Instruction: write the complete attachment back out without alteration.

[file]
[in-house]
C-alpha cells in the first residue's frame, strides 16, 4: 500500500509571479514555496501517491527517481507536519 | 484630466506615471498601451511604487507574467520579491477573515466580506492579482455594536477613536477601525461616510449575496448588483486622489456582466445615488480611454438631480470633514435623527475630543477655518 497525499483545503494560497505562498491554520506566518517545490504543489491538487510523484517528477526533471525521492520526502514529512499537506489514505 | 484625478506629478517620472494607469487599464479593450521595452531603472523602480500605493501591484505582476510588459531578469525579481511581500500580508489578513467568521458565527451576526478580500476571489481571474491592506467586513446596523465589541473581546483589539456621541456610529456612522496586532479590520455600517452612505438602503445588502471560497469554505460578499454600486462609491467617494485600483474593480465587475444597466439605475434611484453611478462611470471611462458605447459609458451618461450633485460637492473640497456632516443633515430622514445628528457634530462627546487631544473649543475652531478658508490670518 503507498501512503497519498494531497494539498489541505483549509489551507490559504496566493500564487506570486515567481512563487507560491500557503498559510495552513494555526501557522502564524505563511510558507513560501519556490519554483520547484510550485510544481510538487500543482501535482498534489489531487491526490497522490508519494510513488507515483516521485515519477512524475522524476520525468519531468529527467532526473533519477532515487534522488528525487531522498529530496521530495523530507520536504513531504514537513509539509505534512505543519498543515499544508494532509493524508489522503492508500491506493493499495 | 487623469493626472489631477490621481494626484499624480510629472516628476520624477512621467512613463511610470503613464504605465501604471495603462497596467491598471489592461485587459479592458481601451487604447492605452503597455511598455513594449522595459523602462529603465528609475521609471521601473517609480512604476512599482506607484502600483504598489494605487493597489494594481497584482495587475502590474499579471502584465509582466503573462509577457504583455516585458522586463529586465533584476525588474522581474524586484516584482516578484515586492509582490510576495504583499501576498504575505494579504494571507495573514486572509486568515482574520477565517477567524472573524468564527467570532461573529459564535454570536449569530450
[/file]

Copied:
[in-house]
C-alpha cells in the first residue's frame, strides 16, 4: 500500500509571479514555496501517491527517481507536519 | 484630466506615471498601451511604487507574467520579491477573515466580506492579482455594536477613536477601525461616510449575496448588483486622489456582466445615488480611454438631480470633514435623527475630543477655518 497525499483545503494560497505562498491554520506566518517545490504543489491538487510523484517528477526533471525521492520526502514529512499537506489514505 | 484625478506629478517620472494607469487599464479593450521595452531603472523602480500605493501591484505582476510588459531578469525579481511581500500580508489578513467568521458565527451576526478580500476571489481571474491592506467586513446596523465589541473581546483589539456621541456610529456612522496586532479590520455600517452612505438602503445588502471560497469554505460578499454600486462609491467617494485600483474593480465587475444597466439605475434611484453611478462611470471611462458605447459609458451618461450633485460637492473640497456632516443633515430622514445628528457634530462627546487631544473649543475652531478658508490670518 503507498501512503497519498494531497494539498489541505483549509489551507490559504496566493500564487506570486515567481512563487507560491500557503498559510495552513494555526501557522502564524505563511510558507513560501519556490519554483520547484510550485510544481510538487500543482501535482498534489489531487491526490497522490508519494510513488507515483516521485515519477512524475522524476520525468519531468529527467532526473533519477532515487534522488528525487531522498529530496521530495523530507520536504513531504514537513509539509505534512505543519498543515499544508494532509493524508489522503492508500491506493493499495 | 487623469493626472489631477490621481494626484499624480510629472516628476520624477512621467512613463511610470503613464504605465501604471495603462497596467491598471489592461485587459479592458481601451487604447492605452503597455511598455513594449522595459523602462529603465528609475521609471521601473517609480512604476512599482506607484502600483504598489494605487493597489494594481497584482495587475502590474499579471502584465509582466503573462509577457504583455516585458522586463529586465533584476525588474522581474524586484516584482516578484515586492509582490510576495504583499501576498504575505494579504494571507495573514486572509486568515482574520477565517477567524472573524468564527467570532461573529459564535454570536449569530450